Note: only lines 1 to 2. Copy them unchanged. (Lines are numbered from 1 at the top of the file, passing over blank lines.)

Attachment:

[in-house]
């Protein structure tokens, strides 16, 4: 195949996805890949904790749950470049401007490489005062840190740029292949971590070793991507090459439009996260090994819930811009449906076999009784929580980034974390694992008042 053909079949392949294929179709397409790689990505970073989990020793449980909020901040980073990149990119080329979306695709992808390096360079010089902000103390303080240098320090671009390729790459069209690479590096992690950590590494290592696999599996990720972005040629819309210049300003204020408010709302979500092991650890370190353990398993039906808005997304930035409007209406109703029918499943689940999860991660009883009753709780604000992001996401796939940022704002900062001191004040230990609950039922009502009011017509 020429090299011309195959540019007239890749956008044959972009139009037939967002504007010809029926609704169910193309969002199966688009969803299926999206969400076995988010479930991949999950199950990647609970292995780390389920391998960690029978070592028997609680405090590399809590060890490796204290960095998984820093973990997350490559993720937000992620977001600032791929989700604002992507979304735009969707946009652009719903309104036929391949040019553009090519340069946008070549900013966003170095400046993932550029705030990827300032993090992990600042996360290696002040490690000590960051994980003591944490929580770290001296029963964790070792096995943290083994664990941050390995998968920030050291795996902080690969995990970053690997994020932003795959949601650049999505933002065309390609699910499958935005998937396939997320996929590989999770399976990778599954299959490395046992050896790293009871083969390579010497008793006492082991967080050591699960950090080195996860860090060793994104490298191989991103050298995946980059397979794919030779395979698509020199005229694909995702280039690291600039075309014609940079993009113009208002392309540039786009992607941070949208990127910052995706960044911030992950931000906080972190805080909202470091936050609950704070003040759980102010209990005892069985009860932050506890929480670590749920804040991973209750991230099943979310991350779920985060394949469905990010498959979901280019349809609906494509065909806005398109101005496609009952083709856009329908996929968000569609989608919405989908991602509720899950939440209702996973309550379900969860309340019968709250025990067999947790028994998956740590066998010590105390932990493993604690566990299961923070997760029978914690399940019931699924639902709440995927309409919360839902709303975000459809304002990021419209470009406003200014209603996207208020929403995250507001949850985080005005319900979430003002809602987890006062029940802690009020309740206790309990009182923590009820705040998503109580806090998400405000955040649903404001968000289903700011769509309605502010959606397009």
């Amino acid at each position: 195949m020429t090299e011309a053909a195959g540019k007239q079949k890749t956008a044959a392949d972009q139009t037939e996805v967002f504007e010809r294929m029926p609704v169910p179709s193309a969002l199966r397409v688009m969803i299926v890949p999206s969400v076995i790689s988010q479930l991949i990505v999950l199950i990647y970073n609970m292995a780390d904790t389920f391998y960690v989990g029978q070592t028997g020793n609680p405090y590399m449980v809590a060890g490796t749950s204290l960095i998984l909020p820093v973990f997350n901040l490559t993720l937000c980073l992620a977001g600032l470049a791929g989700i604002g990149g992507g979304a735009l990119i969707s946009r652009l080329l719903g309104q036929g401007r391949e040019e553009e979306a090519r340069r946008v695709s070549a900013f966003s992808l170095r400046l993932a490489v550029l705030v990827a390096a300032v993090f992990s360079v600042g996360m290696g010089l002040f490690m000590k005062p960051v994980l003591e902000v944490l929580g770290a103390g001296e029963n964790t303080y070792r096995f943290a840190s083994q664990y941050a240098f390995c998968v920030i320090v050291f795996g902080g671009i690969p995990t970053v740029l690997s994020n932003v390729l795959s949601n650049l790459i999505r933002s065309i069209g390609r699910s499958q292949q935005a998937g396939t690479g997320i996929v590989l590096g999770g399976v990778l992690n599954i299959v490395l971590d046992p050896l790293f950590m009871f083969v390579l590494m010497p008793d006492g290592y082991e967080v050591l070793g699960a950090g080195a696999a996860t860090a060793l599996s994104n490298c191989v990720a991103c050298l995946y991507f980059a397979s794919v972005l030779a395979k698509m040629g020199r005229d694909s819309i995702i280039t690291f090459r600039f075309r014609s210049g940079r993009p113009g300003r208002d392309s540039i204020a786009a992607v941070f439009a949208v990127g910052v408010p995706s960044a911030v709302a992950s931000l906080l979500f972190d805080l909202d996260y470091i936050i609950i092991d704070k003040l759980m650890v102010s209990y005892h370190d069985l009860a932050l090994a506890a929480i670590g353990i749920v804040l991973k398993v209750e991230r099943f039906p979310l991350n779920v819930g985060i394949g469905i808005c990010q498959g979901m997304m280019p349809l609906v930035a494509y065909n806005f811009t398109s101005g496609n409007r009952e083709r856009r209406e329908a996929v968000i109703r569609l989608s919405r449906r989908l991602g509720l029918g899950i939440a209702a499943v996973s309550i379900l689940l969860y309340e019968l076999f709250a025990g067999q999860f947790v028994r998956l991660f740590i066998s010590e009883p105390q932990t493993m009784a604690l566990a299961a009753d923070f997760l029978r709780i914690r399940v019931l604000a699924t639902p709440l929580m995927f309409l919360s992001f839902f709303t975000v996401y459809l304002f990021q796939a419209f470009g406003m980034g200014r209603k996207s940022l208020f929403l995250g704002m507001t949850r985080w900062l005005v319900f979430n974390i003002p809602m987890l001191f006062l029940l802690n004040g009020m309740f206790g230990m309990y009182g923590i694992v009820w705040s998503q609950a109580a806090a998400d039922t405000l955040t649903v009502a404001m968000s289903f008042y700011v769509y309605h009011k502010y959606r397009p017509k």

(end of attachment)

[in-house]
């Protein structure tokens, strides 16, 4: 195949996805890949904790749950470049401007490489005062840190740029292949971590070793991507090459439009996260090994819930811009449906076999009784929580980034974390694992008042 053909079949392949294929179709397409790689990505970073989990020793449980909020901040980073990149990119080329979306695709992808390096360079010089902000103390303080240098320090671009390729790459069209690479590096992690950590590494290592696999599996990720972005040629819309210049300003204020408010709302979500092991650890370190353990398993039906808005997304930035409007209406109703029918499943689940999860991660009883009753709780604000992001996401796939940022704002900062001191004040230990609950039922009502009011017509 020429090299011309195959540019007239890749956008044959972009139009037939967002504007010809029926609704169910193309969002199966688009969803299926999206969400076995988010479930991949999950199950990647609970292995780390389920391998960690029978070592028997609680405090590399809590060890490796204290960095998984820093973990997350490559993720937000992620977001600032791929989700604002992507979304735009969707946009652009719903309104036929391949040019553009090519340069946008070549900013966003170095400046993932550029705030990827300032993090992990600042996360290696002040490690000590960051994980003591944490929580770290001296029963964790070792096995943290083994664990941050390995998968920030050291795996902080690969995990970053690997994020932003795959949601650049999505933002065309390609699910499958935005998937396939997320996929590989999770399976990778599954299959490395046992050896790293009871083969390579010497008793006492082991967080050591699960950090080195996860860090060793994104490298191989991103050298995946980059397979794919030779395979698509020199005229694909995702280039690291600039075309014609940079993009113009208002392309540039786009992607941070949208990127910052995706960044911030992950931000906080972190805080909202470091936050609950704070003040759980102010209990005892069985009860932050506890929480670590749920804040991973209750991230099943979310991350779920985060394949469905990010498959979901280019349809609906494509065909806005398109101005496609009952083709856009329908996929968000569609989608919405989908991602509720899950939440209702996973309550379900969860309340019968709250025990067999947790028994998956740590066998010590105390932990493993604690566990299961923070997760029978914690399940019931699924639902709440995927309409919360839902709303975000459809304002990021419209470009406003200014209603996207208020929403995250507001949850985080005005319900979430003002809602987890006062029940802690009020309740206790309990009182923590009820705040998503109580806090998400405000955040649903404001968000289903700011769509309605502010959606397009």